park areas where a large number of trees will need to be removed in order to enlarge the channel and rebuild walls. Due to space constraints, it is not possible to replant all trees but it is our objective to ensure that there is an overall environmental improvement to the river and as such in-channel and bankside improvements will be carried out wherever feasible to improve the ecological content of the river
• the habitat for brown trout and other fish will be preserved and where possible, enhanced along the whole reach of the works • all the materials used are in line with the Environment Agency’s ‘Best Environmental Practice.’
• access will be improved along the river wherever practical, to enable essential maintenance so that future generations will also benefit • an environmental corridor is being created along the River Chelt, which could enable the Chelt Walk to be extended in future, by Cheltenham Borough Council
The culvert under Bath Road car park will be replaced with a wider one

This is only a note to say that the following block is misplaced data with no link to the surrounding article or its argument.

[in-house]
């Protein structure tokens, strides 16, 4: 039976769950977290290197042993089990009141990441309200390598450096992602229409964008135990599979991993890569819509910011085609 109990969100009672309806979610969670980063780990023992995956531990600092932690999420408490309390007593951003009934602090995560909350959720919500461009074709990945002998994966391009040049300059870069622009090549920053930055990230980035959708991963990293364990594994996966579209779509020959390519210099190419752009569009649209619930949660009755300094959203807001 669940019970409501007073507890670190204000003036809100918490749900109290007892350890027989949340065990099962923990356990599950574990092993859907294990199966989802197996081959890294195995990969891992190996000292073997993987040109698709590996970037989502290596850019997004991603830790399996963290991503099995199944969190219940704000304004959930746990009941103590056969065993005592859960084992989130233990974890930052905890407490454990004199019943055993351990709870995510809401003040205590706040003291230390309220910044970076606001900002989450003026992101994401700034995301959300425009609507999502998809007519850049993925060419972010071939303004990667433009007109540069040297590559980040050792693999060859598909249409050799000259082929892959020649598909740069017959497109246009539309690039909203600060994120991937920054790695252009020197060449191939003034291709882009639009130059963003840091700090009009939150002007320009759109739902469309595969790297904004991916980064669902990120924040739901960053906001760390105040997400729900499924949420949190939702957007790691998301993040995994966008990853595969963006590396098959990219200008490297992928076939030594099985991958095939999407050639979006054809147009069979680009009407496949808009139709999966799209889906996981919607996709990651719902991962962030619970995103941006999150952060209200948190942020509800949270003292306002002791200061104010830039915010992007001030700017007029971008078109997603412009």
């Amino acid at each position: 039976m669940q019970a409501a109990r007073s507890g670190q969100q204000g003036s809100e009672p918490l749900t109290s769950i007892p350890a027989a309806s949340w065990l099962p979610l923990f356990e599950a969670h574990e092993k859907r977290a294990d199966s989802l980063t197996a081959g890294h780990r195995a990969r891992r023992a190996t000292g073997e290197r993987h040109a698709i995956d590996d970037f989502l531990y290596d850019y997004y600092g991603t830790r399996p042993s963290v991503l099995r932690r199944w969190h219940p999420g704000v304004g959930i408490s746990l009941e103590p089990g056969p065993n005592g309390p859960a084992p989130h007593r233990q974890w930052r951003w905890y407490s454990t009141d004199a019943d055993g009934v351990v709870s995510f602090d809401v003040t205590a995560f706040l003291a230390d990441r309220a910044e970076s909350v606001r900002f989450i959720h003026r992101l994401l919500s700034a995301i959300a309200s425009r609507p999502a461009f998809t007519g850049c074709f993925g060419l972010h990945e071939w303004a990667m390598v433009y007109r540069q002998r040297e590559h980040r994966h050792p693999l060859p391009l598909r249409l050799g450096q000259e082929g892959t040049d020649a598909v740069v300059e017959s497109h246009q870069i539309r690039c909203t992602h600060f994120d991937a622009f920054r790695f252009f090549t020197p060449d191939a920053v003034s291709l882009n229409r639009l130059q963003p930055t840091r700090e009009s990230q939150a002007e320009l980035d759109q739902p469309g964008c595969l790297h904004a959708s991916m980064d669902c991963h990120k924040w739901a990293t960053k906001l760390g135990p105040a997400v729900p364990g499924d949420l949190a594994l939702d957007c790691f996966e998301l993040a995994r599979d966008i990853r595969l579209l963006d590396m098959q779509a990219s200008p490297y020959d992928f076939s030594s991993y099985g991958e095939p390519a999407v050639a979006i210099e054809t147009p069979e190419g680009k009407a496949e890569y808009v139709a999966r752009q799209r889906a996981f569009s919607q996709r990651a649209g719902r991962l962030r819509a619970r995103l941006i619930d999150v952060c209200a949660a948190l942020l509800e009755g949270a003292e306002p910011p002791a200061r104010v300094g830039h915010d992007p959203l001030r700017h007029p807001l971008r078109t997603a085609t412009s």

• other opportunities have been identified, some of which are already up and running, to enhance the river in partnership with other landowners and the council • where the river passes through formal parkland and amenity areas, consideration is being given to minimising the effect on the environment by permanent improvements
Rodney Road car park, which may be temporarily affected by the works
What are the plans for the future? Throughout the whole of the Cheltenham Flood Relief project, the likely environmental impacts of each part of the work is taken into consideration and assessed by an ongoing process called an Environmental Impact Assessment (EIA). The EIA will allow the Agency to consider different options during the design of the project in order to optimise the positive effects and minimise any negative effects. It also ensures that environmental considerations are given a central role, alongside financial and other matters. Extensive consultation will take place between October 2003 and March 2004, where local people will have the opportunity to comment and contribute. For further information on the Cheltenham flood alleviation scheme, please contact Emma Smailes, Project Manager, Environment Agency by emailing her at: firstname.lastname@example.org or by ringing our regional office.